Lemon balm or Melissa officinalis is one of my favorite herbs. It belongs to the Lamiaceae or mint family. It was given its common name because when the leaves of the plant are rubbed together, it produces a lemon scent.
Lemon balm is native to Europe, the Mediterranean, and Asia, and was used in ancient Greek and Roman times to help dress surgical wounds and treat bites and stings from snakes (American Botanical Council (ABC), 2013). It was also used to improve memory, as a sedative to treat sleep disorders, and to alleviate gastrointestinal conditions (ABC, 2013).
It is known as an herbal cure-all because it has so many beneficial effects. It is an analgesic, sedative, spasmolytic, tranquilizer, antihistamine, antimicrobial, antiviral, antibacterial, antifungal, anti-inflammatory, antioxidant, gas reducer, fever reducer, hypotensive, emmenagogue, and memory enhancer. It has been used to treat herpes simplex virus infections, agitation, anxiety, colitis, and dyspepsia; induce sleep; lower blood pressure; and improve cognitive performance, sleep quality, and cardiovascular function.
Other than this long list of benefits, here are 3 specific reasons to use lemon balm.
1. Generally A Safe Herb
Lemon balm is considered as safe to use by the FDA. There are no known contraindications, side effects, or drug interactions. It can even be used during pregnancy and lactation (ABC, 2013). This means it can be easily incorporated into different types of herbal treatments or supplements.
Despite its safety, children and people with thyroid conditions, possible allergies, glaucoma, and those operating heavy machinery or driving should avoid using the herb.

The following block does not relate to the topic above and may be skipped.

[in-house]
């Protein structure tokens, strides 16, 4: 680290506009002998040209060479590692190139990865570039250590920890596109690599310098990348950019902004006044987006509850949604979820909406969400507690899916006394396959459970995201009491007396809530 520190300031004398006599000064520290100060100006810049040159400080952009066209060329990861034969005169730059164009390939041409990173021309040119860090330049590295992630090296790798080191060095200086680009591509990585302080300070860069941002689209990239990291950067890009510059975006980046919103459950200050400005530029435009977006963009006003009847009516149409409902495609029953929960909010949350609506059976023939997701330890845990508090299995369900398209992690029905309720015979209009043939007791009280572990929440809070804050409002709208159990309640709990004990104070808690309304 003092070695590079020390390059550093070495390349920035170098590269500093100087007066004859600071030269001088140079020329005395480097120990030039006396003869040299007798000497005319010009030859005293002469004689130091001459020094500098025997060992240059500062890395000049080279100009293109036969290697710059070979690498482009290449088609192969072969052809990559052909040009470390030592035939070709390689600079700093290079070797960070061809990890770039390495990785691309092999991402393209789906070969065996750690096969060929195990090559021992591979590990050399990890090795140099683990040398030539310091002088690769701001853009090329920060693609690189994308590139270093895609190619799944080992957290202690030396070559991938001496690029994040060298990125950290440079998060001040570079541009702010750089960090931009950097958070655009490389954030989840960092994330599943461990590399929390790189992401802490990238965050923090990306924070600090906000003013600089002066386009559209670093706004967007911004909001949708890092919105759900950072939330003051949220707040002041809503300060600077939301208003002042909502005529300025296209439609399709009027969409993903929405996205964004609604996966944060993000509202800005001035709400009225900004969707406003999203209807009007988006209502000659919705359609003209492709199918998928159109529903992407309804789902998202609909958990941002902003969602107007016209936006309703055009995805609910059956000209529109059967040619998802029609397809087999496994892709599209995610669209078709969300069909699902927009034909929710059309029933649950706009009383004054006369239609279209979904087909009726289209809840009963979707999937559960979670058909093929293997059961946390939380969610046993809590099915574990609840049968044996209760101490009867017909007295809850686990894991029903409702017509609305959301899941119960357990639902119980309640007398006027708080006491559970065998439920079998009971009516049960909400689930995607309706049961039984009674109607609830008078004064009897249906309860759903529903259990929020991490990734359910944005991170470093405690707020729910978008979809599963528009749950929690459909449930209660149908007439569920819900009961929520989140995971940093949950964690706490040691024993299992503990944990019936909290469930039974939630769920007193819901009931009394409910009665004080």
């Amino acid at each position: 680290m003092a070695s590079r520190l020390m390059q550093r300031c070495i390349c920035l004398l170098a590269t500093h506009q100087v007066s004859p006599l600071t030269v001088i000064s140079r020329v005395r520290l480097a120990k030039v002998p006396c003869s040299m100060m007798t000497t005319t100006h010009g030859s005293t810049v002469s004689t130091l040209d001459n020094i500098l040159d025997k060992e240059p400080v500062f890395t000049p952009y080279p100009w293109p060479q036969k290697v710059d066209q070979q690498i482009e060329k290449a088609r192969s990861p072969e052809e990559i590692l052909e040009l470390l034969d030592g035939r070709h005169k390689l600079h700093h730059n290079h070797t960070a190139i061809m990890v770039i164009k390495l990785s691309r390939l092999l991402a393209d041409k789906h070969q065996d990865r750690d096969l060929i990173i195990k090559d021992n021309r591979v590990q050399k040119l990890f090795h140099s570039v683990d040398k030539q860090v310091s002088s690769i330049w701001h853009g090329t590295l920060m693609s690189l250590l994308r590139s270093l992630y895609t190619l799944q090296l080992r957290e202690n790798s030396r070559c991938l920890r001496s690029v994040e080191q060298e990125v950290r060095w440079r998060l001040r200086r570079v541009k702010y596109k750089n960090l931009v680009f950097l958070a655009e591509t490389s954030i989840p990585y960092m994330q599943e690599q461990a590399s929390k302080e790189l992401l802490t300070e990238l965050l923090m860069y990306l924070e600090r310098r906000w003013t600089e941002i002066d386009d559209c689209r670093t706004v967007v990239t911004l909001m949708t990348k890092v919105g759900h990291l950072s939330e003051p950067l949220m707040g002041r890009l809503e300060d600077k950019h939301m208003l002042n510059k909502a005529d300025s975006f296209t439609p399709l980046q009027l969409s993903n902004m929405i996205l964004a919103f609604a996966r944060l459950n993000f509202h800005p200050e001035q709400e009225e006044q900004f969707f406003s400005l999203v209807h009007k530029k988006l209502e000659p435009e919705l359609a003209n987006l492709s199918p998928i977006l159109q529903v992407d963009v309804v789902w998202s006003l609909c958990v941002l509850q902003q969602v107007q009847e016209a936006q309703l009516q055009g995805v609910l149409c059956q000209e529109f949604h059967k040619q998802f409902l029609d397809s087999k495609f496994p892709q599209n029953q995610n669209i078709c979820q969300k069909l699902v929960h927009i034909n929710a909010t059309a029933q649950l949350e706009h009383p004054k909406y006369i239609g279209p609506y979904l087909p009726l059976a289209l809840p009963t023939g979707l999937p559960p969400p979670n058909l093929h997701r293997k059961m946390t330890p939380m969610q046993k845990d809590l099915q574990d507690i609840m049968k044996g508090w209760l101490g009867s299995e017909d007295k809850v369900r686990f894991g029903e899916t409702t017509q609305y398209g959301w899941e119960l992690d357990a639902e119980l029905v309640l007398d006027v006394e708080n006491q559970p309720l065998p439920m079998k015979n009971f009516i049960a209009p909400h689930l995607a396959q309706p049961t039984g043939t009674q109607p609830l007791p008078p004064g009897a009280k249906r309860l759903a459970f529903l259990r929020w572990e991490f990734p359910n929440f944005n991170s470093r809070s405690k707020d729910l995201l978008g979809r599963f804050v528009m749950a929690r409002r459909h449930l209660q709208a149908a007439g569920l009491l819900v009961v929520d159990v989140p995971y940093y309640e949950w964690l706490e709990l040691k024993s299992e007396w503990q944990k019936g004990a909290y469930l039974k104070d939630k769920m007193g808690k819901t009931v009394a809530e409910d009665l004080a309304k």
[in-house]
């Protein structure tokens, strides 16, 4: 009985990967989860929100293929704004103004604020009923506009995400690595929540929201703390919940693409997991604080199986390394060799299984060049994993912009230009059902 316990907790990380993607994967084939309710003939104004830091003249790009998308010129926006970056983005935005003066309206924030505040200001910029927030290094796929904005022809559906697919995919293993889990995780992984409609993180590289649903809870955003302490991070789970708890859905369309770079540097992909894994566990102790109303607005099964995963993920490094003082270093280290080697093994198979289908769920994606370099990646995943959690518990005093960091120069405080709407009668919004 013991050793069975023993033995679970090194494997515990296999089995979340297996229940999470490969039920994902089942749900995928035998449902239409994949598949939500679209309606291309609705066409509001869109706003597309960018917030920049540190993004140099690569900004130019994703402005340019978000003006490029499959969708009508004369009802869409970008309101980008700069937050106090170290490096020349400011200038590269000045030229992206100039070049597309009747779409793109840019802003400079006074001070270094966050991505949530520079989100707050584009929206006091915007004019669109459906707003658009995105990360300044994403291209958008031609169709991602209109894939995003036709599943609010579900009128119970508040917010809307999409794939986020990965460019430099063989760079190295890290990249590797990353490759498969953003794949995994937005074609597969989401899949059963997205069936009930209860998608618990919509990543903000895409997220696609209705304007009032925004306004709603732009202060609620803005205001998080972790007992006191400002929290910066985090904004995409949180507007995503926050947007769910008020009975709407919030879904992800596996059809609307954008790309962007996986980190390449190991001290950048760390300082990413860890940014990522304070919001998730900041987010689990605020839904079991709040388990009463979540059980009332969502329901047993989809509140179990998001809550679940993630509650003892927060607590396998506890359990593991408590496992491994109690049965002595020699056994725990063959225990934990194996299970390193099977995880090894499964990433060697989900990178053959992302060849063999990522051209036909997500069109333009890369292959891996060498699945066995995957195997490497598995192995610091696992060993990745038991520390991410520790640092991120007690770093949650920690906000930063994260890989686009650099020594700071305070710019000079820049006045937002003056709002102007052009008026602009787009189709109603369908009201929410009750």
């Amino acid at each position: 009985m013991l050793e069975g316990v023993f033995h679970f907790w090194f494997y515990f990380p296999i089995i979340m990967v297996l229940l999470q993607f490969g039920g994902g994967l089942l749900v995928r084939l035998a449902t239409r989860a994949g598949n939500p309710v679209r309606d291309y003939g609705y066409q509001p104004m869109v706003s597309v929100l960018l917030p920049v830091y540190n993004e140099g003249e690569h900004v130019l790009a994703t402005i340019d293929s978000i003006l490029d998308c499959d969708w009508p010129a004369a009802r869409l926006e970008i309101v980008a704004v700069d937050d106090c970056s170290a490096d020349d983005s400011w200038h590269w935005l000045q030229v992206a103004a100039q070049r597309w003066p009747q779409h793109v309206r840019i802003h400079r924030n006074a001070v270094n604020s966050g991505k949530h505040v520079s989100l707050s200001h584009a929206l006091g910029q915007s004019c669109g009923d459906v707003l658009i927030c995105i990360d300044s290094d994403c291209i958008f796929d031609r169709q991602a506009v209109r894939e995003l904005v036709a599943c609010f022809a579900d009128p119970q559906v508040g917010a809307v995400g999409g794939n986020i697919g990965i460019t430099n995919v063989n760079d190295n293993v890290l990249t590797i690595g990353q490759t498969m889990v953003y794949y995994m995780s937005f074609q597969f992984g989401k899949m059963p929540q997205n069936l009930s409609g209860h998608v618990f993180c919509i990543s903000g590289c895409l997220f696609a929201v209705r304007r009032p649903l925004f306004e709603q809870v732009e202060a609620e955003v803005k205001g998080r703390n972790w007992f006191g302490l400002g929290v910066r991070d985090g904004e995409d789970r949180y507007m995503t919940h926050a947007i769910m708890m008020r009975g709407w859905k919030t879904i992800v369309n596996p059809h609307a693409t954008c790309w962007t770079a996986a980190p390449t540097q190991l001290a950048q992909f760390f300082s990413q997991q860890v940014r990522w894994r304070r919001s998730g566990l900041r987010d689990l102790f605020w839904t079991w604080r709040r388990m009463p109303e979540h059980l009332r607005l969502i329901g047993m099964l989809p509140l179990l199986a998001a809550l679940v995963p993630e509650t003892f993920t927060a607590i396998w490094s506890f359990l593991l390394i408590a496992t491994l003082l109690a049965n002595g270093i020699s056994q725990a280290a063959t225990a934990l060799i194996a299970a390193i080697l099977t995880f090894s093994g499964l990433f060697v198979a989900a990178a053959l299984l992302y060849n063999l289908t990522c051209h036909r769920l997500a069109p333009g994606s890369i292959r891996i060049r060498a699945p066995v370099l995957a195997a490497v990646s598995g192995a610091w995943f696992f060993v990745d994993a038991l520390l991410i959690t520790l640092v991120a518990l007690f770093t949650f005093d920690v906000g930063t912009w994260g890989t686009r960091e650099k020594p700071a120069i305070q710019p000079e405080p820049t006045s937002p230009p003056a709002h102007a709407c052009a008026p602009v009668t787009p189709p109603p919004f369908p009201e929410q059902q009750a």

The leaves are the part of the plant that is most commonly used. The leaves can be eaten directly, or it can be consumed as a tea, tincture, liquid extract, or supplement. It can be applied topically as a cream or poultice or compress.
It can be used as an essential oil, but I should note that in aromatherapy, lemon balm does have some contraindications. An herb on its own can be safe, but once its components are concentrated, as when extracting essential oils, they may pose some risks. Thus, pregnant women and children should avoid lemon balm essential oil, and people with sensitive or damaged skin should avoid using the essential oil topically.
2. Effective Antiviral
Lemon balm has antiviral effects. The constituents that impart lemon balm its antiviral effects are the tannins and polyphenols, specifically rosmarinic acid, caffeic acid, and ferulic acid (Petersen, 2014).
Lemon balm has antiviral effects against the herpes simplex virus (HSV). In a study conducted on 116 patients infected with HSV, redness was reduced in the patients receiving a topical application of lemon balm. Another study on 66 patients showed that those given a topical application of lemon balm had a significant relief of symptoms (Pizzorno & Murray, 2013).
The herb has antiviral action against HSV type 1 and type 2, even at very low concentrations. (Allahverdiyev, Duran, Ozguven, & Koltas, 2004; Chwil et al., 2014). Lemon balm also has antiviral effects againstTrypanosoma brucei, the parasite carried by the tsetse fly, and Leishmania major, a parasite that causes skin disease (Pizzorno & Murray, 2013).